By: By Allen Worrell Editor
September 20, 2013
“My dearest husband, without you I could not have made this journey. This is by far the one of the scariest thing I could have ever imagined. You gave me the strength to fight for the life we have together. We have cried, laughed, prayed, and remembered what brought us together in the beginning. You have nursed and took care of me like a child without a hesitation. We have grown to become the couple and family God intended us to be. You are my rock and my life. I love you more than words can say. Forever will not be long enough and we know as long as we have each other we can conquer any battle. All my love now and forever.”
Inspirational messages like the above passage to her husband Buck Cox, and an unbelievably positive attitude and determination while battling breast cancer have inspired all those who know Stacy Cox. It also made her an easy choice for the Christian Family Fun Day committee when choosing someone to serve as Grand Marshal for the parade to kick off this year’s event Sept. 21 in Hillsville.
“The reason we picked Stacy Cox as the Grand Marshal is because of the inspiration that she has been during her battle with cancer. I would get on Facebook some mornings and not feel good and she would put a status up and it would change my whole day,” said Richard Edwards, founder of the Christian Family Fun Day. “I feel like she gives a message of Faith and hope to others through GOD. It inspired others as well.”
Stacy Cox was diagnosed with breast cancer on January 7 of this year. Originally thinking she just had a small tumor with no lymph node involvement, surgeons found Cox actually had a tumor the size of a baseball. A total of 17 lymph nodes were removed, 14 of which came back positive. As Cox put it, the situation went from zero to 60 in a matter of a few hours.
Coming to terms with having to have chemotherapy, radiation and the severity of the cancer was not easy, but Stacy said the family made it through by putting everything in the hands of God.
“It was funny. They, of course, want to ask if you if want the percentages as far as it relates in their little number system to every other patient that has breast cancer,” she said. “We told them from the beginning that was not any of our concern, the good Lord had our back and that it would be the way he meant it to be. So we just tried to stay positive because otherwise it would have driven you crazy.”
Cox said she was overwhelmed by the outpouring of support that came in from friends and family, their church at Sky View Missionary Baptist, and the community. The Carroll County Sheriff’s Office, where her husband Buck is employed, has held a hot dog benefit sale for the family.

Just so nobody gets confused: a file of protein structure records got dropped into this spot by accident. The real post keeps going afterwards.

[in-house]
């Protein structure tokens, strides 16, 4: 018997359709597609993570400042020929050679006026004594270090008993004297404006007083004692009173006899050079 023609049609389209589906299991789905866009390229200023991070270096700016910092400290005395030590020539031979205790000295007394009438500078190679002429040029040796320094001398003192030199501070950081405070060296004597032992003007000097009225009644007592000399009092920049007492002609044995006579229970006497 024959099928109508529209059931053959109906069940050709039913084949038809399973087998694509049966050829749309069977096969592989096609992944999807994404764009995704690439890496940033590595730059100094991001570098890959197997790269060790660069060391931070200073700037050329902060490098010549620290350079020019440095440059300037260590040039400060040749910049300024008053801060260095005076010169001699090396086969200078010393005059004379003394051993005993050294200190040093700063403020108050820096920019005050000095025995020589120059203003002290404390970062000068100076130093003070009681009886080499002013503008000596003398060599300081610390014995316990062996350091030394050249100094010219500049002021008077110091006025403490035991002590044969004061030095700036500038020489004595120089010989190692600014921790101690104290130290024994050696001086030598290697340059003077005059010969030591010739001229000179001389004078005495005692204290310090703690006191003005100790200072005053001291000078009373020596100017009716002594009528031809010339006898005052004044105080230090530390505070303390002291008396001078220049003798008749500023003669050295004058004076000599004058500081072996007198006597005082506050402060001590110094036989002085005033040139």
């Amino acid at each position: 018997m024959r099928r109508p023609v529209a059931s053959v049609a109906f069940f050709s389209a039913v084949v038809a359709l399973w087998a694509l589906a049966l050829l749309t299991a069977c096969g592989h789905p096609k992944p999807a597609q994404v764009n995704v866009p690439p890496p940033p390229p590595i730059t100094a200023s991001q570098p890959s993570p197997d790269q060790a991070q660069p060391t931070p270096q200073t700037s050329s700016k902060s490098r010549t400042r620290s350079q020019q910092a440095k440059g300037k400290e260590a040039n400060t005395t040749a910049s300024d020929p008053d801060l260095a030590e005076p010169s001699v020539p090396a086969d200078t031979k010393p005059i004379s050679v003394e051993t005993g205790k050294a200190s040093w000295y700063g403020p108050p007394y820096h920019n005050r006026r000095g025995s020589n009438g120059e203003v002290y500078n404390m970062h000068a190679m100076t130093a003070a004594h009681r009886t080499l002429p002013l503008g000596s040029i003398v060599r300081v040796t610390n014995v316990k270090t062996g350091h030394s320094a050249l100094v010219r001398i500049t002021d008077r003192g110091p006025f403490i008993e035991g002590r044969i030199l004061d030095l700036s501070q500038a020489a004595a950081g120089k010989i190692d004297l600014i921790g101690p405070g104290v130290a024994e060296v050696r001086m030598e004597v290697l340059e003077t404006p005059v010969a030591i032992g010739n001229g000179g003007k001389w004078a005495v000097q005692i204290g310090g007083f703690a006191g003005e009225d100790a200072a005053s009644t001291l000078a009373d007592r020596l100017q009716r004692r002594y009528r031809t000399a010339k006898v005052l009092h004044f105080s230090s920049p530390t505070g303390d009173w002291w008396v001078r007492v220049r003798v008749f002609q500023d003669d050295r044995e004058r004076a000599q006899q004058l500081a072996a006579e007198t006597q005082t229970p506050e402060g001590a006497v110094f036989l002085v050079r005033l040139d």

“I have a basket of cards that is in the hundreds. And we had so many people praying for us we knew it would be okay,” Cox said. “God will always provide what you need and he will always take care of you no matter what. It has just been very humbling, the support and the gifts that people have given to us.”
In one way, the cancer has even been good Cox said, as it has taught her and her husband Buck, and their two daughters, to appreciate the important things in life. It would be understandable for most people in her situation to be upset or mad, but that wouldn’t help anything, she said.
“You have to be (positive) because otherwise it would drive you crazy. I have two teenagers, ages 12 and 14, that can’t see momma lying around. They don’t need that, Buck doesn’t need that and it doesn’t get you anywhere,” Cox said. “I have seen in getting treatment there is people a whole lot worse than I am. People that have had cancer three different times and they are here kicking and fighting and doing what they need to do to go one more day, so I don’t feel like I have a right to complain and fuss too much. Several people have said, ‘I could not have done it.’ And my response to that is, ‘You have been presented with this or this. You can get through this or you can die’. You do that and get through it and realize along the way that being mad about it doesn’t get you anywhere. At the end you feel a lot worse unless you just say, ‘Alright, this is what I was dealt and there has to be some reason I was dealt this, and I am going to make the best of it.’ That was the only way I could look at it because otherwise I would have wallowed in self-pity and not have gotten through it.”